Air Raid Wardens Wanted. © Imperial War Museum
Review: Outbreak 1939, Imperial War Museum London until September 5 2010.
The familiar tones of Neville Chamberlain's declaration of war with Germany greets visitors to Outbreak 1939, the Imperial War Museum's new exhibition about the outbreak of World War Two, but this is more than just a lesson about the great events of history.
Marking the 70th anniversary of the outbreak of the conflict, the exhibition is also a vivid evocation of an extraordinary time that highlights stories, voices and memories of the ordinary people who experienced the build up to and preparation for war.
The story of the War's outbreak may still be unfamiliar to some, but it's one in which sweeping social changes took place as Britain mobilized for war.
"We commemorate the year 1940, our finest hour, and I think everybody is familiar, if not with the details then with Dunkirk, with the Battle of Britain, the Blitz," says Terry Charman, Senior Historian at the IWM. "But what I think is very much unfamiliar is how Britain made its first tentative steps, stumbling into the Second World War and how it affected life on the home front."
Sir Peter Blake was evacuated to Essex. Courtesy IWM / Peter Blake
Through a mine of paper archives, recordings, photographs and ephemera, the IWM has produced a social history that builds a rich narrative that touches on the themes of duty, optimism and self-sacrifice. It's a big story told through the experiences of individuals and what emerges is a keen sense of national unity as the war quickly unfolded to affect everybody, from kings and prime ministers to land girls and London bobbies.
Pop-artist Sir Peter Blake spent his wartime years as a youngster in Deptford before being evacuated to rural Essex. In a long display case, packed with fascinating objects and lined with listening posts playing recordings from the time, visitors can see the toy tractor his dad made for him in 1939. There are also some of his juvenile letters to his sister and an impressive collection of regimental cap badges.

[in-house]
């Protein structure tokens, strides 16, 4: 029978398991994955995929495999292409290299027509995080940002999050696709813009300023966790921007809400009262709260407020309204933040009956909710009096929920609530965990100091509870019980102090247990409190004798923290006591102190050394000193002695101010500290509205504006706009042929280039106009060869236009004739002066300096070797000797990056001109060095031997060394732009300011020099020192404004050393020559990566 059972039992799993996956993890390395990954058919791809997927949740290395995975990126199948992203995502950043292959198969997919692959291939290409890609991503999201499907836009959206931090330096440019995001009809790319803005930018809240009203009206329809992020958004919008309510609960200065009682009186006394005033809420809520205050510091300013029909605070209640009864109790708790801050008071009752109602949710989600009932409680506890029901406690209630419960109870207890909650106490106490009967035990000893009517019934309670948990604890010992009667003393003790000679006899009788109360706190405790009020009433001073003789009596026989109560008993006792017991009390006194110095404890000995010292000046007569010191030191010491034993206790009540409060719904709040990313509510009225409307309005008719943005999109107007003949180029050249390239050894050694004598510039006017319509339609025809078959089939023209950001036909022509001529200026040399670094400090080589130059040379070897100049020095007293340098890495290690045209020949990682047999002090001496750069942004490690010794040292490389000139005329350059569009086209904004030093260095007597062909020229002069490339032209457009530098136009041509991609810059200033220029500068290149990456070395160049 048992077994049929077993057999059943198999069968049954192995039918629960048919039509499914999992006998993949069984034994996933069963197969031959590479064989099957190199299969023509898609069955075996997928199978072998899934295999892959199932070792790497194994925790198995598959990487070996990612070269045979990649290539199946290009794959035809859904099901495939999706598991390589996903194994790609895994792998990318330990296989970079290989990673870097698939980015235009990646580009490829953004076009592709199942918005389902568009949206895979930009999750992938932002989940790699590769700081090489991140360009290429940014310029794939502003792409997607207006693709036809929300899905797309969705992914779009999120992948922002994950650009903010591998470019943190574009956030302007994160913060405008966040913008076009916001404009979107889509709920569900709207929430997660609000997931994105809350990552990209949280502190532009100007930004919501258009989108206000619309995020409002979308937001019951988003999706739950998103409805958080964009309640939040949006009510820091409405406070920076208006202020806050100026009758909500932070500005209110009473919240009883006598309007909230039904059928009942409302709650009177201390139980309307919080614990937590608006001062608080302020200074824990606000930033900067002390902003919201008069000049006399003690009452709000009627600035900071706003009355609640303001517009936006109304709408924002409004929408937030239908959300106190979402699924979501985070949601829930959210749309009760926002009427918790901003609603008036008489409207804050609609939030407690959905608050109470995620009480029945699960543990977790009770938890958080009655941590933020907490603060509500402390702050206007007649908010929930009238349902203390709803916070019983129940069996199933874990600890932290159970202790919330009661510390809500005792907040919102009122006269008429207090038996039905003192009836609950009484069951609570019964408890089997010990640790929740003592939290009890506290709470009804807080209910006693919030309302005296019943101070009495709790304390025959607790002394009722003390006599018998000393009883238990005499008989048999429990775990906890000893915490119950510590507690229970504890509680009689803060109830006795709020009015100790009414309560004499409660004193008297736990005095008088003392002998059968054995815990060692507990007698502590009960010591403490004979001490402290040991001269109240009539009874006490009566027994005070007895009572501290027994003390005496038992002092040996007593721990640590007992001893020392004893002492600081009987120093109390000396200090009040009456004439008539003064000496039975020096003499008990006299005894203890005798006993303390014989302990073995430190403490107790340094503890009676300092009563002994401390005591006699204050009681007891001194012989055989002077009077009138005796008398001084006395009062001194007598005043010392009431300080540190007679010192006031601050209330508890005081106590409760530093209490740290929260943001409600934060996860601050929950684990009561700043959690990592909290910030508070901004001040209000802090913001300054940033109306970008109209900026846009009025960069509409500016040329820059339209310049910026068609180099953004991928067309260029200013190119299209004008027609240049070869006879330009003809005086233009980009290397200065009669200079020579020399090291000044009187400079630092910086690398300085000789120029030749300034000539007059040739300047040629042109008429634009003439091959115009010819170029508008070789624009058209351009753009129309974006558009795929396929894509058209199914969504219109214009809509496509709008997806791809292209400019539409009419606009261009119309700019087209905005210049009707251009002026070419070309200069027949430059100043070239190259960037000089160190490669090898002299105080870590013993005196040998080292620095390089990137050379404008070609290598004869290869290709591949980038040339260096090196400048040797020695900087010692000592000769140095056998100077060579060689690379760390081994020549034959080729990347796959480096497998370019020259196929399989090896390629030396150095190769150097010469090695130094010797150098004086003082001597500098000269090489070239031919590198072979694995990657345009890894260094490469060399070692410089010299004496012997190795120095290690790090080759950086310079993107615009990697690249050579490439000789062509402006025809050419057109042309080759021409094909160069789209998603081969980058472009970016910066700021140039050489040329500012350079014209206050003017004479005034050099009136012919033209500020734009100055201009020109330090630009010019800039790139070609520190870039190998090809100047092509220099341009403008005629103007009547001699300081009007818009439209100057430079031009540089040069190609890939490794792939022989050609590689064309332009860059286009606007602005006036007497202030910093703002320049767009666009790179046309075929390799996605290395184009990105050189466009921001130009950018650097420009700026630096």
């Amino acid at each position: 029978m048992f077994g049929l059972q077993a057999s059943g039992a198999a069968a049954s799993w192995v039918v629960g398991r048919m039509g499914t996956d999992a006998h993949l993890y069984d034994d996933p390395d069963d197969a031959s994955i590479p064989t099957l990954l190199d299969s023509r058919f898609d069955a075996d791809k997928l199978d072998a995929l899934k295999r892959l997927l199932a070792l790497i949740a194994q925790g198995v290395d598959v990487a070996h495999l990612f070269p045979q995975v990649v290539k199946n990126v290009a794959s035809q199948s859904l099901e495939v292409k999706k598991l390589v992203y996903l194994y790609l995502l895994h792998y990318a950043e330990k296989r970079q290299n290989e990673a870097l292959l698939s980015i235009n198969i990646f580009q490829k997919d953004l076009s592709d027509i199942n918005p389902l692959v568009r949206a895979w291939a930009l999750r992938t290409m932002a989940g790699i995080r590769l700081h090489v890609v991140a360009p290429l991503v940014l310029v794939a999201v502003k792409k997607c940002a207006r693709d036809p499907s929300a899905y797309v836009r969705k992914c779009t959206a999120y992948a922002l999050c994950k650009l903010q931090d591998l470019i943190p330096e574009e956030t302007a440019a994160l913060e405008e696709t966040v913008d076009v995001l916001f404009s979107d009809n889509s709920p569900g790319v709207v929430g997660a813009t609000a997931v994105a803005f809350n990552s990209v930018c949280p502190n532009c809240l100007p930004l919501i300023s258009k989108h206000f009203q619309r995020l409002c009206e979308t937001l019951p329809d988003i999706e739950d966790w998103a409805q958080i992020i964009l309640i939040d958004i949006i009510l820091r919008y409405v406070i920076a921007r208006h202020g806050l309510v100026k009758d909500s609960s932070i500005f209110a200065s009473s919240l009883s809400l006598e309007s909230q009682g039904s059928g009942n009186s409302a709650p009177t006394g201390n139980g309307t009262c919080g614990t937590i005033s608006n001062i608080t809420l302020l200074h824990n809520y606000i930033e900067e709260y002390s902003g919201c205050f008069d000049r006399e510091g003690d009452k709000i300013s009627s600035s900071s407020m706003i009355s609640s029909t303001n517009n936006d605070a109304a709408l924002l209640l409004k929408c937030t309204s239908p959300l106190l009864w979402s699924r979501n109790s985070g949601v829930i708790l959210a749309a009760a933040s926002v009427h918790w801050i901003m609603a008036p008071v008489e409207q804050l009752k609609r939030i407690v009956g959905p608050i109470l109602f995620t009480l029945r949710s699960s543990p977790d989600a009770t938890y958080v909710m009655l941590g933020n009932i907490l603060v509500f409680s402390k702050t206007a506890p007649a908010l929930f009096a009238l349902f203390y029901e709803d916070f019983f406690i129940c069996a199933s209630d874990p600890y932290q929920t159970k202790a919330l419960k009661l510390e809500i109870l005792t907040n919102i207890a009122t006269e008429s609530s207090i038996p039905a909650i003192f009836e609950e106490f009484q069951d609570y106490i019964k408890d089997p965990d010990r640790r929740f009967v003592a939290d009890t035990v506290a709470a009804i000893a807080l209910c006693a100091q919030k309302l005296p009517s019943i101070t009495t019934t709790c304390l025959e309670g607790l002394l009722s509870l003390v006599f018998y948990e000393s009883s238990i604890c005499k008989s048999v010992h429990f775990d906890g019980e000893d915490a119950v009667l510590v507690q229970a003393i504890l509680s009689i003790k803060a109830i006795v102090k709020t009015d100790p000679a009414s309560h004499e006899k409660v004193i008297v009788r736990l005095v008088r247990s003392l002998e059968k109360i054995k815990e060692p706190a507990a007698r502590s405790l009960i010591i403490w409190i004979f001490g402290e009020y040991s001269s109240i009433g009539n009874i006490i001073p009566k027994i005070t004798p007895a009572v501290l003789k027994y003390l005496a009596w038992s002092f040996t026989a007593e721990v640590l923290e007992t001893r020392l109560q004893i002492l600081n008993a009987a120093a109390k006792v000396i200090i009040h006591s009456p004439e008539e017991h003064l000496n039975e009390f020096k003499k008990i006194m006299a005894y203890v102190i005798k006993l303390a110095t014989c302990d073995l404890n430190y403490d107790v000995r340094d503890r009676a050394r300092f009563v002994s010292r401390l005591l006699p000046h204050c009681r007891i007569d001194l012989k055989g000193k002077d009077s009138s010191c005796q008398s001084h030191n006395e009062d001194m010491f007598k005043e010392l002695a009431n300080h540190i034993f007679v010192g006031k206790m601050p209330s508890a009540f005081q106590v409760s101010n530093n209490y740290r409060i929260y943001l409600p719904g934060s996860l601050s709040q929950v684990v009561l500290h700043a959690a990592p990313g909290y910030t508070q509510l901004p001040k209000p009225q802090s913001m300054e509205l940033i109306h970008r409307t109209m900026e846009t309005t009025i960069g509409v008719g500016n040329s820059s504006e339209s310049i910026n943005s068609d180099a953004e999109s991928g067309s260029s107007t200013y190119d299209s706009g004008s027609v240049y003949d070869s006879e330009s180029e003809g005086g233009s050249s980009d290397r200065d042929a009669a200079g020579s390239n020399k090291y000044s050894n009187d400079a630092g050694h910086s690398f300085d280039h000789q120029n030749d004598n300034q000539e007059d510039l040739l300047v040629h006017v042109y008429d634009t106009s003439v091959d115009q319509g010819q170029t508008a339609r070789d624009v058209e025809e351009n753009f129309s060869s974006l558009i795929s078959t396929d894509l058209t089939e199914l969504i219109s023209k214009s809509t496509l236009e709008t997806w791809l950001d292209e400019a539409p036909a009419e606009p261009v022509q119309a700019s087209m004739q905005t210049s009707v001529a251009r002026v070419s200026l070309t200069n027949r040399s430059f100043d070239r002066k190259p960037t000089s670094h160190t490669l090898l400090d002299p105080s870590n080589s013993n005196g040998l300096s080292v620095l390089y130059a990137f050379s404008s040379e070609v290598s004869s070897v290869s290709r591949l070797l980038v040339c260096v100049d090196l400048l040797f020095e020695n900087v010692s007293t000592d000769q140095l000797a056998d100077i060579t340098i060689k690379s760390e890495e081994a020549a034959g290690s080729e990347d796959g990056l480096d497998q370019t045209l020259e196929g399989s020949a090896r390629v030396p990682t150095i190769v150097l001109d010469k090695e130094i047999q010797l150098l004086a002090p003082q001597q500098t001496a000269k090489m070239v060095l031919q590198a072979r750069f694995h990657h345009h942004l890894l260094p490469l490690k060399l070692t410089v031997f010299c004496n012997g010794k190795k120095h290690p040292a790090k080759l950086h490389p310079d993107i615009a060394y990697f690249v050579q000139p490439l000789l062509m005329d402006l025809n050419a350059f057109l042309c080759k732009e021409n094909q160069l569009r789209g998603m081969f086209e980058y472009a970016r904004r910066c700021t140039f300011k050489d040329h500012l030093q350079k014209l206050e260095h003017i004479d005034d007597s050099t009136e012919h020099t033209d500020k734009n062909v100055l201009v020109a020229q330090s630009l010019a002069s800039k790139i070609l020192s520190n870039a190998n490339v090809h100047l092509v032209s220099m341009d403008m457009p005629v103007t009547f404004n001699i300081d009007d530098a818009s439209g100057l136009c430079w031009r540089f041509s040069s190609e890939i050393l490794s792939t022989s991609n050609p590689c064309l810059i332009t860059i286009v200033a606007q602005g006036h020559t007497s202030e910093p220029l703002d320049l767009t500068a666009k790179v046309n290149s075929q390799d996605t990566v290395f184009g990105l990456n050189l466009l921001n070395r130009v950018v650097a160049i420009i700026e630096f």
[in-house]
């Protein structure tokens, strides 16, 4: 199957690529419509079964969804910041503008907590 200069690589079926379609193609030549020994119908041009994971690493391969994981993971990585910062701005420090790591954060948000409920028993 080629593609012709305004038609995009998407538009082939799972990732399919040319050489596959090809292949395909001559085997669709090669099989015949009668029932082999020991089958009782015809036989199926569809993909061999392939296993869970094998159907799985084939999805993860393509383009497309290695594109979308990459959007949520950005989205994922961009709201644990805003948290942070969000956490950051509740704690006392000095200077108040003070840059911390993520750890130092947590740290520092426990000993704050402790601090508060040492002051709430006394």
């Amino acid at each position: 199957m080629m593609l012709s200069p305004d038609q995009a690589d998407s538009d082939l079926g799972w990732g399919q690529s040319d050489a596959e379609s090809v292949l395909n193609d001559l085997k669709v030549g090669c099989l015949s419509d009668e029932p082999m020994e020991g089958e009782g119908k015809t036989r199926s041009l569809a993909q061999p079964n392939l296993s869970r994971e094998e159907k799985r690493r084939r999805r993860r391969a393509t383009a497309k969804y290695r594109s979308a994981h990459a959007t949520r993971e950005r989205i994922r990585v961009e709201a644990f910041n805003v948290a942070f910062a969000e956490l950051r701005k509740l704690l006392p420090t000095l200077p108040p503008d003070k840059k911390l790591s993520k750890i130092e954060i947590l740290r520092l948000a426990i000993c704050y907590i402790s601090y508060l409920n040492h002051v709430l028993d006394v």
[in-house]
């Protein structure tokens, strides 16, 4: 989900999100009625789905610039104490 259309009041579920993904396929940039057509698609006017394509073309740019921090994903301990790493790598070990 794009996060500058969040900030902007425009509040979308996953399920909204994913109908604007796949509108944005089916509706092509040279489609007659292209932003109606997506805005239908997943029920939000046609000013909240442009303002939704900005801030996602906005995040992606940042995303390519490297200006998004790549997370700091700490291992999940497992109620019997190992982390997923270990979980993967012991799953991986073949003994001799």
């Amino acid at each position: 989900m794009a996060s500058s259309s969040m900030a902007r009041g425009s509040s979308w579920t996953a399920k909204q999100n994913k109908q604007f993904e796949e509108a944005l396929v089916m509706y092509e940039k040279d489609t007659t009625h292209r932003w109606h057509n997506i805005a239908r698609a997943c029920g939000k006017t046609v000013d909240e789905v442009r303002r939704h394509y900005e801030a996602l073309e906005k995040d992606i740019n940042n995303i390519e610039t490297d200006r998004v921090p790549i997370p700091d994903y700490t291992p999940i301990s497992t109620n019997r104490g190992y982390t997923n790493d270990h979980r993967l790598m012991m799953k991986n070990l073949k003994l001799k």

"I went through all of my old letters and I found this belt I made from army badges," he explains. "There were a lot of them around then, I suppose people in the army would give them to their kids, and you would swap them. Most kids collected badges – and shrapnel."
Jan Potworowski (right), witnessed the German invasion of Poland. Courtesy IWM / Jan Potworowski
Before his evacuation, aged seven, Sir Peter remembers waves of Luftwaffe bombers droning their way up the Thames and how he and his friends would scour the craters for pieces of shrapnel. "If they had gone off to London and couldn't find their target, they would drop their bombs on their way back down," he says.
He also witnessed the Battle of Britain. "You would look up and see pin pricks in the sky and smoke trails," he says. "I suppose anybody that remembers the war is now at least in their seventies, but these memories are history aren't they?"
A man with vivid memories of being at the sharp end of history is Jan Potworowski. His picture sits on a wall near a series of period newspapers evoking the chain of events that led to war. As a child of nine he witnessed Hitler's invasion of Poland.
"The war started with the gardener screaming 'War! War!'," he says. "We all rushed out and there was this long line of German planes above, I guess flying towards Warsaw. It's very difficult to understand when you see planes up in the air, but the realisation that these planes were here to bomb us was very powerful, there was panic and people were rushing around trying to hide."
In common with nearly everybody who escaped the Nazi war in Eastern Europe, Jan's journey out of this nightmare was miraculous. He eventually made it to Sweden then London.